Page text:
Until then, my friend, take care of yourself. Try to be brave. You have 2037 other followers to think about. Tweet them well.

Why SEO Matters to Librarians

I spent last Friday at the Knoxville-based Social Slam, an annual one day conference about social media as a tool for business marketing and communication. As usual, I found myself powerfully inspired by ideas from a bunch of folks in professions outside my own. This is how professional development is supposed to happen. Toss yourself headfirst into a gathering of smart people with adjacent but different interests from your own and start talking.

As an educator and librarian, I found a lot to learn from small business owners, marketing reps and social media mavens. I will post some of those lessons along the way.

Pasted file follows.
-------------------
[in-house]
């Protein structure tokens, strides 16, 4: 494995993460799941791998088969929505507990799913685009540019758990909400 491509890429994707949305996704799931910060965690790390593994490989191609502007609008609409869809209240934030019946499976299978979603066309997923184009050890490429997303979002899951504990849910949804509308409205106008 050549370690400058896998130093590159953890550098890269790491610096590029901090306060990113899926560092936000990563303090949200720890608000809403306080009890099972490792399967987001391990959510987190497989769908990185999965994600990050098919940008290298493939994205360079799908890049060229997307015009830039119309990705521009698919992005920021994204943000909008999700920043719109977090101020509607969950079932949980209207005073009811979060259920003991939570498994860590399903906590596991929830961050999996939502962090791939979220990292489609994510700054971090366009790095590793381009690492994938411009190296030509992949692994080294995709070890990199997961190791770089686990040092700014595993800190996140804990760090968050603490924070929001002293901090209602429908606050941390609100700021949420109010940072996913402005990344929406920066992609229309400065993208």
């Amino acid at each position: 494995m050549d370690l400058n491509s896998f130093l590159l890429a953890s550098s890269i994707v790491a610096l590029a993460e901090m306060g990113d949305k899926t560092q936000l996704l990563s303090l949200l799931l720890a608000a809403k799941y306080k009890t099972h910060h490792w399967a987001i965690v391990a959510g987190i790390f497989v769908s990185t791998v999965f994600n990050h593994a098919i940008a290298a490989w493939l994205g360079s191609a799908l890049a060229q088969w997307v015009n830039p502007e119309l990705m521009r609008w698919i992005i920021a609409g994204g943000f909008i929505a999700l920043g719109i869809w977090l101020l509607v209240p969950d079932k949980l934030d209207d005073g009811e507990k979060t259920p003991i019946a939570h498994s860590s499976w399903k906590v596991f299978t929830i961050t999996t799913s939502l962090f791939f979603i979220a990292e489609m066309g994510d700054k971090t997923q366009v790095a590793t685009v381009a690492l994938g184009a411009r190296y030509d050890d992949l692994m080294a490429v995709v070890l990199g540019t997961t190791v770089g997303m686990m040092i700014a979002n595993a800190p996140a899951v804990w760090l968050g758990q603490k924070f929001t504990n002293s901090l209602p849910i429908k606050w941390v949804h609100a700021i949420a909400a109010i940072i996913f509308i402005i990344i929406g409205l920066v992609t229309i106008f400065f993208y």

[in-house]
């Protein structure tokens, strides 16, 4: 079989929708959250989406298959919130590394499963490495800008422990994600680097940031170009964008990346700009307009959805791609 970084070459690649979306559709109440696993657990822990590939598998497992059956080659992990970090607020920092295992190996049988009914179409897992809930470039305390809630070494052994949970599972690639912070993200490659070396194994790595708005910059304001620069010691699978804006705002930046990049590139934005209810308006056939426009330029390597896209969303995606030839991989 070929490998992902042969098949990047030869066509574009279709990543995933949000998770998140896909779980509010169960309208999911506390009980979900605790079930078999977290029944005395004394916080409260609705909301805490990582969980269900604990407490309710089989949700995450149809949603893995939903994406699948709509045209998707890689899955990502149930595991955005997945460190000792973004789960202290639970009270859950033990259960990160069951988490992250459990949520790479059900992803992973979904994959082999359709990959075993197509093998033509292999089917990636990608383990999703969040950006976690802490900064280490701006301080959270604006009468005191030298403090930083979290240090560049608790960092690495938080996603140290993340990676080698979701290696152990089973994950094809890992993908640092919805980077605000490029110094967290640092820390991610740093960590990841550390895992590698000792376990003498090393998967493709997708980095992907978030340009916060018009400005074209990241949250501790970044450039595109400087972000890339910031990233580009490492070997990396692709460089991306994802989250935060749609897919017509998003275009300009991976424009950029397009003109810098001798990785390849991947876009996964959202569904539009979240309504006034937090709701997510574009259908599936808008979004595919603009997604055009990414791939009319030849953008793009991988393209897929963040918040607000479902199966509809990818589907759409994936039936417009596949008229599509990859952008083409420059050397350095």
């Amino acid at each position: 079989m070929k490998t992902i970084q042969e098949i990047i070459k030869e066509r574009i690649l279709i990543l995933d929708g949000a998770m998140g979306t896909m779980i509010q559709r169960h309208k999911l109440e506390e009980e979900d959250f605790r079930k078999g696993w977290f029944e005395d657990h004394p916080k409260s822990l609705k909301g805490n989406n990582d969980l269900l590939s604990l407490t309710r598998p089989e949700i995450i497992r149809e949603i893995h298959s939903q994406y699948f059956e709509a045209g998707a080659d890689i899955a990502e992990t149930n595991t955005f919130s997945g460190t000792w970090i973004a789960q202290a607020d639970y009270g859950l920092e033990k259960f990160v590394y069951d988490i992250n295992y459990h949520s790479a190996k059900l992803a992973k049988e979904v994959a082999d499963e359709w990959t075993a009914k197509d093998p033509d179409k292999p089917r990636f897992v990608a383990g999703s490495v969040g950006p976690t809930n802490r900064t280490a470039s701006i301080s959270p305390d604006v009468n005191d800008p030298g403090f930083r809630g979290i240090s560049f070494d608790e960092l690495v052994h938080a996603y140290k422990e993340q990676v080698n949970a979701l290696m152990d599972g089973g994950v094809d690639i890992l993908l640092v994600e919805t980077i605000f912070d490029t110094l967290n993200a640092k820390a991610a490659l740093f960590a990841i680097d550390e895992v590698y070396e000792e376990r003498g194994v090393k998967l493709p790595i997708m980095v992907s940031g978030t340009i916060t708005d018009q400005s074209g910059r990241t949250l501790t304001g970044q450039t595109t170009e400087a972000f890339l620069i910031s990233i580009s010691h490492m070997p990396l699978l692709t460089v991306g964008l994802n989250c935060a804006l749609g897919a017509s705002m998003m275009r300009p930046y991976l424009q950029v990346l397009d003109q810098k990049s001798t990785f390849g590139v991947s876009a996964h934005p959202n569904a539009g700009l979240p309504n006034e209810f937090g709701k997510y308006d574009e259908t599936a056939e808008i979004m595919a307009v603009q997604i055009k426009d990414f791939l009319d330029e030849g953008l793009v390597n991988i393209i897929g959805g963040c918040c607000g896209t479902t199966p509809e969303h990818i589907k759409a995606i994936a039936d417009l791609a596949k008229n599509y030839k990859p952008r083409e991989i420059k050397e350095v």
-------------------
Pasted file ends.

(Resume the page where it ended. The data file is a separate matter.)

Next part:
I arrived late, missing the morning keynote. My first session was a primer on search engine optimization, or SEO. SEO is a series of skills, design practices and habits intended to improve a website’s ability to be found.  Information is not scarce. Attention is scarce. Getting found is as important as having something unique and useful to offer. If you can’t get yourself, your business or your cause found online, you might not exist. There are several essential habits to make your online presence more findable. The panel talked about the importance of clear, accurate metadata. They discussed the usefulness of well-crafted headlines and tagged images. All of these SEO-related suggestions are habits of good web design. They shouldn’t surprise anyone, least of all librarians. They make websites, including library websites, findable.